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The shrimp po’ boy is huge at the Dallas Craft Co. photo by Patrick Holden Jr.

Dallas Craft Co., 5120 Hwy 121, Colleyville. 11am-midnight Sun-Thu, 11am-2am Fri-Sat. 682-738-3666. All major credit cards accepted.

 

Last fall, I saw a sign for Craft & Crab alongside Highway 121 near Grapevine. I thought the sports bar would make for an interesting review. I popped in and discovered it to be marred by service issues and overpriced, mediocre seafood, but I never got around to writing anything. Our Eats page was flush with reviews of new places in the fall, and then Craft & Crab fell off my radar as I got swamped with film critic business at the end of the year. When the calendar turned to 2017, I figured I’d missed my chance.

gas-pipe-rectangle-free-layaway

Then a few weeks ago, I saw a new sign at the same location advertising Dallas Craft Co., a relaunched version of the previous restaurant. This new place has the same wide selection of craft beer and the same functional decor with every inch of wall space covered either by TVs or craft brewery logos, but I’m happy to report that this restaurant has improved in every phase.

Rather than seafood, the menu is now concentrated on comforting bar food, many of the dishes incorporating beer into the cooking. Said menu is extensive, and it feels like the kitchen could benefit from a bit more focus — would anyone really miss the short rib sushi? My server told me that the spinach and feta-stuffed pretzels were the restaurant’s most popular appetizer. They sounded tempting, but the two huge, pillowy pretzels were big enough for at least four people, and whatever taste they had was overwhelmed by the marinara dipping sauce that it came with. That sauce was put to much better advantage when paired with the fried cheese appetizer, which can be ordered in either four or six pieces. Those looked humongous as well (each one was the size of a hand pie), but fortunately they had a lot of air in them, reducing this dish to a manageable size. Not only that, it made for a nice, crispy shell and turned each piece into a convenient scoop for the sauce once bitten into.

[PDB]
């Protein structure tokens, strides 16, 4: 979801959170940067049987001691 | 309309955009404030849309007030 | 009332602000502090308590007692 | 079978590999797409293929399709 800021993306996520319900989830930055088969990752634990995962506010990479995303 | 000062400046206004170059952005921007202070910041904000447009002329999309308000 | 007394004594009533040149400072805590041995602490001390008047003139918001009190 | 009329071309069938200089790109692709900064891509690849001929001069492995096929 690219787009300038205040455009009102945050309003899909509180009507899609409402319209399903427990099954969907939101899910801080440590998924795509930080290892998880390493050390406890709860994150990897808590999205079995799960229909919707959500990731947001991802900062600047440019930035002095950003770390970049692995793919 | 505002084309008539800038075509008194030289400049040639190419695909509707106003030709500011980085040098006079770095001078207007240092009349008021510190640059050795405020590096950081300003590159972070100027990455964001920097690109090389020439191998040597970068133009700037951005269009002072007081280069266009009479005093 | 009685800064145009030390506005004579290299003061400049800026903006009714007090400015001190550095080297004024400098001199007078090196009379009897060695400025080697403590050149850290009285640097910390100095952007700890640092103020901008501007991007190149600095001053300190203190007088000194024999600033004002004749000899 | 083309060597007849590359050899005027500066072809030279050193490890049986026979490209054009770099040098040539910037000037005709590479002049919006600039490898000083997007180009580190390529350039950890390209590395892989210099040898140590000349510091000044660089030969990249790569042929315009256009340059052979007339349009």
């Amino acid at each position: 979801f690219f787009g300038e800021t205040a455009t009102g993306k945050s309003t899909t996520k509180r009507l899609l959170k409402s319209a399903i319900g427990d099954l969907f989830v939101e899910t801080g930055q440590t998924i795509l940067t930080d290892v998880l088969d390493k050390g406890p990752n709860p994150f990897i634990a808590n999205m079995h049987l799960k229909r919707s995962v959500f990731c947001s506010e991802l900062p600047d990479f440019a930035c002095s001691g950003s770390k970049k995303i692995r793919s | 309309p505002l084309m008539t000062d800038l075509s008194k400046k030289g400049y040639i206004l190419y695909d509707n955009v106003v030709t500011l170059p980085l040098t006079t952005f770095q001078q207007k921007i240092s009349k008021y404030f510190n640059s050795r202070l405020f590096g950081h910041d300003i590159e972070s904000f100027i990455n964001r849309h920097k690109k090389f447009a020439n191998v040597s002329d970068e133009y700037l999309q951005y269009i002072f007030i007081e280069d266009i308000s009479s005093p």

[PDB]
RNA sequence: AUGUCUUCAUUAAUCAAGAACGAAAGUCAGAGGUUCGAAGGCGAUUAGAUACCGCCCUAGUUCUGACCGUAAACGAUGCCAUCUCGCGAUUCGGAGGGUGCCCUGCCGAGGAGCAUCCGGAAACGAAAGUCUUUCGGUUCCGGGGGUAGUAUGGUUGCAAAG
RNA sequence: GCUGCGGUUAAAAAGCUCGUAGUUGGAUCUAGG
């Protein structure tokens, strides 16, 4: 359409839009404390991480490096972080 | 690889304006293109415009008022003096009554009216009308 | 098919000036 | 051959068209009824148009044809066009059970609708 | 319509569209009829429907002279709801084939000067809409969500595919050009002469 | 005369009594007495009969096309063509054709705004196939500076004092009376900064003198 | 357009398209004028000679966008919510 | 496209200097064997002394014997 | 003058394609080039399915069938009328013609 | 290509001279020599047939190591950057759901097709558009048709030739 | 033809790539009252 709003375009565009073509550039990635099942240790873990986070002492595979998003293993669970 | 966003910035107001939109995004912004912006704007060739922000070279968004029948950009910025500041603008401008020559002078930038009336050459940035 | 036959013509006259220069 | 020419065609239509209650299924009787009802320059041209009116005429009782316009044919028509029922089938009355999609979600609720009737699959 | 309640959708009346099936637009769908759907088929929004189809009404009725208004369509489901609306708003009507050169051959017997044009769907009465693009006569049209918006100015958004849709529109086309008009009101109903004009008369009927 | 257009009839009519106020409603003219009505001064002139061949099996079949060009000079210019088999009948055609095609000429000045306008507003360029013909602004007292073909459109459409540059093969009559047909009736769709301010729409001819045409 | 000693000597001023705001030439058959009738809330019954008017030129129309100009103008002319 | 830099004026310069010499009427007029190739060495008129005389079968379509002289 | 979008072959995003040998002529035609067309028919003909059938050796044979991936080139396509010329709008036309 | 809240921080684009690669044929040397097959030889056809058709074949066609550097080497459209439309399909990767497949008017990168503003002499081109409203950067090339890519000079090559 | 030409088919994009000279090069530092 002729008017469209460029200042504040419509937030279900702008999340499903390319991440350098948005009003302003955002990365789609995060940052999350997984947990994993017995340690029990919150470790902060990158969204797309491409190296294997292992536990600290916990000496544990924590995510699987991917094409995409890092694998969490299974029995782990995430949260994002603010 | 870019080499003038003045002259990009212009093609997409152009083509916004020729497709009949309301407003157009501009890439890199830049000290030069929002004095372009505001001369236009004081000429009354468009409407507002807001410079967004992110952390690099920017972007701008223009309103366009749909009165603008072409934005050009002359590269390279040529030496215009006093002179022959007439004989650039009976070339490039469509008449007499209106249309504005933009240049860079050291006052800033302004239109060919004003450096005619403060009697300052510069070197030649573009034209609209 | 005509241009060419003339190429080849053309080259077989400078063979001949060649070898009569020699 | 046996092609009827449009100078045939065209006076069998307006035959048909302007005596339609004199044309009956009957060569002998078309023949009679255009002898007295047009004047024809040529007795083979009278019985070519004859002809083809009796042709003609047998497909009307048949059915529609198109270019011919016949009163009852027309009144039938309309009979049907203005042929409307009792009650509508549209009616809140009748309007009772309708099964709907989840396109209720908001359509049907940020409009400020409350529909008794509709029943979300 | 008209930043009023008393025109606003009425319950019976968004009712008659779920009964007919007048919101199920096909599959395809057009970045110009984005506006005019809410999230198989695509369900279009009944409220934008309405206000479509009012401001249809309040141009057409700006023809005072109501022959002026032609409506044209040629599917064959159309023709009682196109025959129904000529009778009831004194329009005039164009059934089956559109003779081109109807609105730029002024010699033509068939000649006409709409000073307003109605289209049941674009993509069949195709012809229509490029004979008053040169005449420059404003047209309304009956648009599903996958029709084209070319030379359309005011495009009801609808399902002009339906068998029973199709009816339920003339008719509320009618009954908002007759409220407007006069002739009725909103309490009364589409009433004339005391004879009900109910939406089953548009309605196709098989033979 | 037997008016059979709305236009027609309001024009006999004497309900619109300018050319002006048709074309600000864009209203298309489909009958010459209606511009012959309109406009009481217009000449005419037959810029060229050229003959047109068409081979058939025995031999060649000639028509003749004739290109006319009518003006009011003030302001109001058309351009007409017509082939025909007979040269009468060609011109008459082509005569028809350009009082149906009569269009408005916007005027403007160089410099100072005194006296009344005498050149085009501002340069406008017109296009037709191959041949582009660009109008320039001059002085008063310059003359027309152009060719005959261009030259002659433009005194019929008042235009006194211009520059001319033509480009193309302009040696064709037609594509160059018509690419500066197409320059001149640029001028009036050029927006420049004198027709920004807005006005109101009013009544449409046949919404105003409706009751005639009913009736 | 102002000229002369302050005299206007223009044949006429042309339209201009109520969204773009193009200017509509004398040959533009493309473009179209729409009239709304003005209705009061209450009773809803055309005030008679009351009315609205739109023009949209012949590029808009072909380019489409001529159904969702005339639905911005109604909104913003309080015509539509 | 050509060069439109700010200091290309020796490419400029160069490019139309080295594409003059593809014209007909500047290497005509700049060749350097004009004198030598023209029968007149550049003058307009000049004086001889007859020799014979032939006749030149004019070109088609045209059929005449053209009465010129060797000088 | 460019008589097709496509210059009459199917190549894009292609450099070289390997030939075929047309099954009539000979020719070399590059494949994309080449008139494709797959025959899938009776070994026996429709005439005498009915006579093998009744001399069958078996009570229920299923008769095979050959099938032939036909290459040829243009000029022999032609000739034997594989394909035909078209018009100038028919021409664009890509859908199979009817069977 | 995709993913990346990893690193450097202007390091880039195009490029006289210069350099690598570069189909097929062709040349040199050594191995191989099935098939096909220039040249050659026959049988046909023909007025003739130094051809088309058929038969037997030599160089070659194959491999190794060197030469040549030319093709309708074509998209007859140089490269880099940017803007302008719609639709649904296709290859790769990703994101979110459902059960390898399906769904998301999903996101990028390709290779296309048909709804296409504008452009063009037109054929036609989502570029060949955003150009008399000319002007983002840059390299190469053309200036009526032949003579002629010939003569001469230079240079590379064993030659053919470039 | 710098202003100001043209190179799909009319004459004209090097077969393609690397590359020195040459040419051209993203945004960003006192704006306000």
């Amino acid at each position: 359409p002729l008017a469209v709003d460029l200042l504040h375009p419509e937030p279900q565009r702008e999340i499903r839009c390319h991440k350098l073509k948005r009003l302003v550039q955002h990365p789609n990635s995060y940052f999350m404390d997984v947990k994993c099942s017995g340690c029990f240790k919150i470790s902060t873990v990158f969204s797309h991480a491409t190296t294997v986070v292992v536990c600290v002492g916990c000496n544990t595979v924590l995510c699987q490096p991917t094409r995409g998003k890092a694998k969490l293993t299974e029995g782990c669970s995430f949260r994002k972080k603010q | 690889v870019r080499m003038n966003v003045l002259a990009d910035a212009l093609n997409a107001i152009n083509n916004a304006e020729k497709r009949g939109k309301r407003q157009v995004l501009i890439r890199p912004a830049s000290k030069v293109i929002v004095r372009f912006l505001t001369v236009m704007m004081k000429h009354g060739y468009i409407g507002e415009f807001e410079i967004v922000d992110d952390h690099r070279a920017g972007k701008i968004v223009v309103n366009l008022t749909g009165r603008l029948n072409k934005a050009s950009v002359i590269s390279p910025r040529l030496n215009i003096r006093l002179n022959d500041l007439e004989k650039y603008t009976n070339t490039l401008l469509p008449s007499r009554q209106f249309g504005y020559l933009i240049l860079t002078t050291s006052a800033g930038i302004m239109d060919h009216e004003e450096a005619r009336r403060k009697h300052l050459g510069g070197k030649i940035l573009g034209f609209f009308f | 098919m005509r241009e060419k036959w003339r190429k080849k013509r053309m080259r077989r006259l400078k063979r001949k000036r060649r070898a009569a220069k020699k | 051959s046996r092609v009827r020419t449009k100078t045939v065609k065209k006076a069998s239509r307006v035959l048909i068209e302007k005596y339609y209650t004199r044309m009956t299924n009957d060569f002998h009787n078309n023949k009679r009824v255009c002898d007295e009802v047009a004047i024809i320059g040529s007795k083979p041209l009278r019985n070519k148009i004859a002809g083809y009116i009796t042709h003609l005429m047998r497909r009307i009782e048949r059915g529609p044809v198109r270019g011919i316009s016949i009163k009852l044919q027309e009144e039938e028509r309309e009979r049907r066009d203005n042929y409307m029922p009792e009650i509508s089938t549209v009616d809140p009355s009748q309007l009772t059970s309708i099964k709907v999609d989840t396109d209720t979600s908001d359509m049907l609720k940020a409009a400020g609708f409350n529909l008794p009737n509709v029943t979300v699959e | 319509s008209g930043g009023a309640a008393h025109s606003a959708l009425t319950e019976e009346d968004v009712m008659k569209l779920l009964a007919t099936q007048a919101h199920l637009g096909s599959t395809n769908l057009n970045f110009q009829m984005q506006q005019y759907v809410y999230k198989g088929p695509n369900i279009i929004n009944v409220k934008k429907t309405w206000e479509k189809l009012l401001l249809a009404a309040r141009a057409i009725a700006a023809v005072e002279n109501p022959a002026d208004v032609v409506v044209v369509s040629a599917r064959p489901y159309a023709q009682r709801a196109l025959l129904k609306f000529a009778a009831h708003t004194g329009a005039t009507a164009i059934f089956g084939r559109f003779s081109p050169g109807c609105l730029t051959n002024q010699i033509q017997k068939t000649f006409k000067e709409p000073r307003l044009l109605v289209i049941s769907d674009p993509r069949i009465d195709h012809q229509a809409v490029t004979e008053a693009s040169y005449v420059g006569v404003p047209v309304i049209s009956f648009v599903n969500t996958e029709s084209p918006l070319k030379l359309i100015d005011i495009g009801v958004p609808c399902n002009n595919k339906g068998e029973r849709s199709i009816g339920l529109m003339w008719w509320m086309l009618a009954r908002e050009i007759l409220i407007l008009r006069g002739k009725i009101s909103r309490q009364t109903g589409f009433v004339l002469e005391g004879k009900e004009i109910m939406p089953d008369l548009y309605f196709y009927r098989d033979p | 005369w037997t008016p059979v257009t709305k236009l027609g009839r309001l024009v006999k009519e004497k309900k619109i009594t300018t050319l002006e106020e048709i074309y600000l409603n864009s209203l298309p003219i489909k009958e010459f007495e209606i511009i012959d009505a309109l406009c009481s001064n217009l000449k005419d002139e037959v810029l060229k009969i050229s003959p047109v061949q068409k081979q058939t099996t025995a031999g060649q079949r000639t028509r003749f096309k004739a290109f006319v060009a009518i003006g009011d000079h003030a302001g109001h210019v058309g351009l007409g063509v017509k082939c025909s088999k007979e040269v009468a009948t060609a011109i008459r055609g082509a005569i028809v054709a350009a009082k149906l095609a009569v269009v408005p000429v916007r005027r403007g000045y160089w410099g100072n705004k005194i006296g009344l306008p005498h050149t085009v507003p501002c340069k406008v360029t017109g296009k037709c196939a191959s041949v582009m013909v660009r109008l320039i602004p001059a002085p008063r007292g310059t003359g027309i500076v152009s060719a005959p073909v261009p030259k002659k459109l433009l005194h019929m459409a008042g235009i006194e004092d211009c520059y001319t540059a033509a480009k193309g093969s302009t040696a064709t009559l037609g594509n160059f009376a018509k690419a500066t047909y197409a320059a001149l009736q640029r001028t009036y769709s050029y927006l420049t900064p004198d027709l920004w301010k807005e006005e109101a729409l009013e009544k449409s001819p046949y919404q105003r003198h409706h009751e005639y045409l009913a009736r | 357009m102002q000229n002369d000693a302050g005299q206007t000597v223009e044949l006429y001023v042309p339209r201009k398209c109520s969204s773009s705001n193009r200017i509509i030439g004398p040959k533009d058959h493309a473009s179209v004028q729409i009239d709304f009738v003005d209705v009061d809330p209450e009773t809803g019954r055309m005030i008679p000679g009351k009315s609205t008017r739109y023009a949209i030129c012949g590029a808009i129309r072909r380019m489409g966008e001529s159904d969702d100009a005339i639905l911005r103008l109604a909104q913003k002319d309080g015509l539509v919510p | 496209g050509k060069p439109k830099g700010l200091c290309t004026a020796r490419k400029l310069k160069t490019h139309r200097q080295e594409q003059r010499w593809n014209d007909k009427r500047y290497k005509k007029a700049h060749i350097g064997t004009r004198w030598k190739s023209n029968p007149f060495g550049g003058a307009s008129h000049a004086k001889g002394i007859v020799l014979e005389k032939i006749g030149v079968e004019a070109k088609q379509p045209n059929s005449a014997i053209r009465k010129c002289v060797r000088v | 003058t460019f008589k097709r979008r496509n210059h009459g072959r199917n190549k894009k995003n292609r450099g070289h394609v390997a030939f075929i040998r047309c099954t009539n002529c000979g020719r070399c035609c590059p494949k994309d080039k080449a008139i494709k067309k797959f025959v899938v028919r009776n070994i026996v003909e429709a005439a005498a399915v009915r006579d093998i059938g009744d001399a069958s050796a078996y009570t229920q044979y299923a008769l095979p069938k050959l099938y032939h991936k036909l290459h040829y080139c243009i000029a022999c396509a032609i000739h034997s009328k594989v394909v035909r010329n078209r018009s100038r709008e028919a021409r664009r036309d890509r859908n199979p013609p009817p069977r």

For lunch, I ordered a fried shrimp po’ boy sandwich, which again suffered from gigantism. I’ve never been a fan of sandwiches that are so huge that you have to eat them with a knife and fork instead of picking them up. The flavor of the thing was no more than mediocre, though it was set off well by the fine, complex HopFusion Feisty Blonde ale that I drank with it, the first vanilla beer I’ve ever had where I could actually taste the vanilla. The beer menu offers extensive tasting notes, but those alone aren’t enough. You need knowledgeable staff guiding you, and I was grateful to the staffer whom the waitress called over to steer me to the right beer pairing.

I had better luck with the fish and chips entrée, two fillets of Atlantic cod in a flaky Revolver Blood & Honey batter, a reasonably sized dish with a reasonable $12 price tag. Meanwhile, the crispy-skinned roasted duck was a nice touch for a bar, with orange sauce containing UFO White, a logical and good marriage. The mashed potatoes on the side could have been a bit smoother, but since I’m a sucker for duck dishes, I was in no mood to complain.

My server talked me into a whiskey cake for dessert, and while neither whiskey cake nor whiskey happen to be my thing, I found the dish quite tasty and myself glad that I could taste the tang of liquor in the caramel sauce drizzled over the cake. Still, if I go back again, I’ll probably order one of the place’s beer milkshakes to end the meal. These adult shakes are vanilla porter or chocolate stout poured over like-flavored Beth Marie’s Old Fashioned Ice Cream. I ordered one with raspberry lambic, an option that appears to have dropped off the menu since my visit. True, you can easily pour craft beer over ice cream at home, but the bartenders swirled chocolate syrup inside my glass and sprayed whipped cream on top, making me feel like I was at the world’s coolest soda fountain.

Of course, if you’ve got kids too young to partake of the brews, there’s board games and a children’s playground next to the restaurant’s outdoor seating. (Thankfully, the playground is fenced off from the access road that runs right by.) Highway 121 is littered with chain restaurants, and Dallas Craft Co. is technically part of the Drunken Donkey chain that started in Lewisville three years ago. Still, this outpost isn’t missing out on the burgeoning craft beer scene in North Texas, and its food shows off the bar well.

Dallas Craft Co.

Fried cheese (4)…………………………………………………. $8

Fried shrimp po’boy……………………………………………. $13

Fish and chips…………………………………………………….. $12

Roasted duck……………………………………………………… $17

Beer shakes……………………………………………………….. $5

Whiskey cake…………………………………………………….. $8.50

2 COMMENTS

  1. Nothing went wrong, and when I ordered beer, the waitress called over a staffer to recommend a beer that would pair with my sandwich. He brought out some sample glasses, too, so I could decide for myself. When the place was Craft & Crab, something went wrong each time I ate there.

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